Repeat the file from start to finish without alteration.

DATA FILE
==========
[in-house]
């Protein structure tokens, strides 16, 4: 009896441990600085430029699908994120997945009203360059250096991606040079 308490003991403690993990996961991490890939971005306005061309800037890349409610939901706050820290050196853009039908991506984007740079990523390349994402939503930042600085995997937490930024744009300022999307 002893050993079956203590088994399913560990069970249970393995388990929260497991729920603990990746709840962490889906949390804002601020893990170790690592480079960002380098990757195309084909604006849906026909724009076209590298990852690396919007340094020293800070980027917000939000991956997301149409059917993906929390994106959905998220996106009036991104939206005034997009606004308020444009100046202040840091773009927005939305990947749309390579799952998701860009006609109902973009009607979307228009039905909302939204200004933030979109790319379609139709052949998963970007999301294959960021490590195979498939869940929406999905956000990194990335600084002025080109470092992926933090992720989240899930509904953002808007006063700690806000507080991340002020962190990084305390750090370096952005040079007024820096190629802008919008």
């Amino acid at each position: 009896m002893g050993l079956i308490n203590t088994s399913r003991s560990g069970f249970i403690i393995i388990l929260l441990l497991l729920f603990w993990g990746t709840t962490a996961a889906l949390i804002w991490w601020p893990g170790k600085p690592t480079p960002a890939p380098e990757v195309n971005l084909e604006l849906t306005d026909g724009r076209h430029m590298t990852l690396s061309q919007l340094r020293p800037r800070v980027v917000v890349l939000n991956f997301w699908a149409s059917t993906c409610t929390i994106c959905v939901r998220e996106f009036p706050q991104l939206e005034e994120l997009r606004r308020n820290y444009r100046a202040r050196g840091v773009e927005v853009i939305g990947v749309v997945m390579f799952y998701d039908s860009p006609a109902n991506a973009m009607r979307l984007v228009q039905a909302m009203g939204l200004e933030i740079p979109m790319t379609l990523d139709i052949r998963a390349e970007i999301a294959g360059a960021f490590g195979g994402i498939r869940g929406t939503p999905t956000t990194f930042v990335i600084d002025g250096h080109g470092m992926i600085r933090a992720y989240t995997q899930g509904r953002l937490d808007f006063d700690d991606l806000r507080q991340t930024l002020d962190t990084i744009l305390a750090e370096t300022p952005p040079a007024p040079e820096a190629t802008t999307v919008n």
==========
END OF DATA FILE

[in-house]
């Protein structure tokens, strides 16, 4: 009896441990600085430029699908994120997945009203360059250096991606040079 308490003991403690993990996961991490890939971005306005061309800037890349409610939901706050820290050196853009039908991506984007740079990523390349994402939503930042600085995997937490930024744009300022999307 002893050993079956203590088994399913560990069970249970393995388990929260497991729920603990990746709840962490889906949390804002601020893990170790690592480079960002380098990757195309084909604006849906026909724009076209590298990852690396919007340094020293800070980027917000939000991956997301149409059917993906929390994106959905998220996106009036991104939206005034997009606004308020444009100046202040840091773009927005939305990947749309390579799952998701860009006609109902973009009607979307228009039905909302939204200004933030979109790319379609139709052949998963970007999301294959960021490590195979498939869940929406999905956000990194990335600084002025080109470092992926933090992720989240899930509904953002808007006063700690806000507080991340002020962190990084305390750090370096952005040079007024820096190629802008919008």
């Amino acid at each position: 009896m002893g050993l079956i308490n203590t088994s399913r003991s560990g069970f249970i403690i393995i388990l929260l441990l497991l729920f603990w993990g990746t709840t962490a996961a889906l949390i804002w991490w601020p893990g170790k600085p690592t480079p960002a890939p380098e990757v195309n971005l084909e604006l849906t306005d026909g724009r076209h430029m590298t990852l690396s061309q919007l340094r020293p800037r800070v980027v917000v890349l939000n991956f997301w699908a149409s059917t993906c409610t929390i994106c959905v939901r998220e996106f009036p706050q991104l939206e005034e994120l997009r606004r308020n820290y444009r100046a202040r050196g840091v773009e927005v853009i939305g990947v749309v997945m390579f799952y998701d039908s860009p006609a109902n991506a973009m009607r979307l984007v228009q039905a909302m009203g939204l200004e933030i740079p979109m790319t379609l990523d139709i052949r998963a390349e970007i999301a294959g360059a960021f490590g195979g994402i498939r869940g929406t939503p999905t956000t990194f930042v990335i600084d002025g250096h080109g470092m992926i600085r933090a992720y989240t995997q899930g509904r953002l937490d808007f006063d700690d991606l806000r507080q991340t930024l002020d962190t990084i744009l305390a750090e370096t300022p952005p040079a007024p040079e820096a190629t802008t999307v919008n």